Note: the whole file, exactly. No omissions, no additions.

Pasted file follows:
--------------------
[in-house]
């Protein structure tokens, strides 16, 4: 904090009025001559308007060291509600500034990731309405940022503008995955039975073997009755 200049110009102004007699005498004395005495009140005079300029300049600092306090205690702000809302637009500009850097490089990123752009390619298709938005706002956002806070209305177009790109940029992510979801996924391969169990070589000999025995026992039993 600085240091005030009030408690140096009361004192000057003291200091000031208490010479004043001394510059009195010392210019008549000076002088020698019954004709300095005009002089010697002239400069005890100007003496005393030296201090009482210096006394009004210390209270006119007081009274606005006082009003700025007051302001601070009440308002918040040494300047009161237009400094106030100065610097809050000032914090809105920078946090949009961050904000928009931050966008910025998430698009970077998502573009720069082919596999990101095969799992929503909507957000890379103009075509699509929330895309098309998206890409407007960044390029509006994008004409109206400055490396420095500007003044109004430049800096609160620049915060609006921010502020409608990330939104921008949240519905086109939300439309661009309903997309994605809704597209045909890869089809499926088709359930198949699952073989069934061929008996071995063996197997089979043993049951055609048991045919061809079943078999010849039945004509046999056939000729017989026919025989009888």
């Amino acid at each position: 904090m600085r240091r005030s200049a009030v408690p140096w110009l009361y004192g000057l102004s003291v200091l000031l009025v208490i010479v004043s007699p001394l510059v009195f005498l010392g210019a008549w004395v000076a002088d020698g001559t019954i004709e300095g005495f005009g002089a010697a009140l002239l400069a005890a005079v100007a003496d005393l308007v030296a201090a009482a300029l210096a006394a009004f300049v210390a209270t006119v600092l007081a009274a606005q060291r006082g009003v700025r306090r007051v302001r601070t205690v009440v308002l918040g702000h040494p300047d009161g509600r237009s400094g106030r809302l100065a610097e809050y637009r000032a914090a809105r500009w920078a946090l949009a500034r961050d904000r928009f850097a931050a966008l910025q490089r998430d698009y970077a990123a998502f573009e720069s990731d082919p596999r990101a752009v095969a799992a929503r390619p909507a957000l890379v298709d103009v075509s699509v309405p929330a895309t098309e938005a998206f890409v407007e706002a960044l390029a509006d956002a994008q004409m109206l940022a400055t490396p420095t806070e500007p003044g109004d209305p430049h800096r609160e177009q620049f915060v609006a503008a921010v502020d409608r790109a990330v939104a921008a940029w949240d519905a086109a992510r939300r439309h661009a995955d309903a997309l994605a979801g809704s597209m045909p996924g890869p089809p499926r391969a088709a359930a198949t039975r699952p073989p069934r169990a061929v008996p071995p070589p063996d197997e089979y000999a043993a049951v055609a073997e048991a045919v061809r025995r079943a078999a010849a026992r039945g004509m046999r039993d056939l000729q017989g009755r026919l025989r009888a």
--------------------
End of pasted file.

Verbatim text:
[in-house]
């Protein structure tokens, strides 16, 4: 904090009025001559308007060291509600500034990731309405940022503008995955039975073997009755 200049110009102004007699005498004395005495009140005079300029300049600092306090205690702000809302637009500009850097490089990123752009390619298709938005706002956002806070209305177009790109940029992510979801996924391969169990070589000999025995026992039993 600085240091005030009030408690140096009361004192000057003291200091000031208490010479004043001394510059009195010392210019008549000076002088020698019954004709300095005009002089010697002239400069005890100007003496005393030296201090009482210096006394009004210390209270006119007081009274606005006082009003700025007051302001601070009440308002918040040494300047009161237009400094106030100065610097809050000032914090809105920078946090949009961050904000928009931050966008910025998430698009970077998502573009720069082919596999990101095969799992929503909507957000890379103009075509699509929330895309098309998206890409407007960044390029509006994008004409109206400055490396420095500007003044109004430049800096609160620049915060609006921010502020409608990330939104921008949240519905086109939300439309661009309903997309994605809704597209045909890869089809499926088709359930198949699952073989069934061929008996071995063996197997089979043993049951055609048991045919061809079943078999010849039945004509046999056939000729017989026919025989009888």
């Amino acid at each position: 904090m600085r240091r005030s200049a009030v408690p140096w110009l009361y004192g000057l102004s003291v200091l000031l009025v208490i010479v004043s007699p001394l510059v009195f005498l010392g210019a008549w004395v000076a002088d020698g001559t019954i004709e300095g005495f005009g002089a010697a009140l002239l400069a005890a005079v100007a003496d005393l308007v030296a201090a009482a300029l210096a006394a009004f300049v210390a209270t006119v600092l007081a009274a606005q060291r006082g009003v700025r306090r007051v302001r601070t205690v009440v308002l918040g702000h040494p300047d009161g509600r237009s400094g106030r809302l100065a610097e809050y637009r000032a914090a809105r500009w920078a946090l949009a500034r961050d904000r928009f850097a931050a966008l910025q490089r998430d698009y970077a990123a998502f573009e720069s990731d082919p596999r990101a752009v095969a799992a929503r390619p909507a957000l890379v298709d103009v075509s699509v309405p929330a895309t098309e938005a998206f890409v407007e706002a960044l390029a509006d956002a994008q004409m109206l940022a400055t490396p420095t806070e500007p003044g109004d209305p430049h800096r609160e177009q620049f915060v609006a503008a921010v502020d409608r790109a990330v939104a921008a940029w949240d519905a086109a992510r939300r439309h661009a995955d309903a997309l994605a979801g809704s597209m045909p996924g890869p089809p499926r391969a088709a359930a198949t039975r699952p073989p069934r169990a061929v008996p071995p070589p063996d197997e089979y000999a043993a049951v055609a073997e048991a045919v061809r025995r079943a078999a010849a026992r039945g004509m046999r039993d056939l000729q017989g009755r026919l025989r009888a």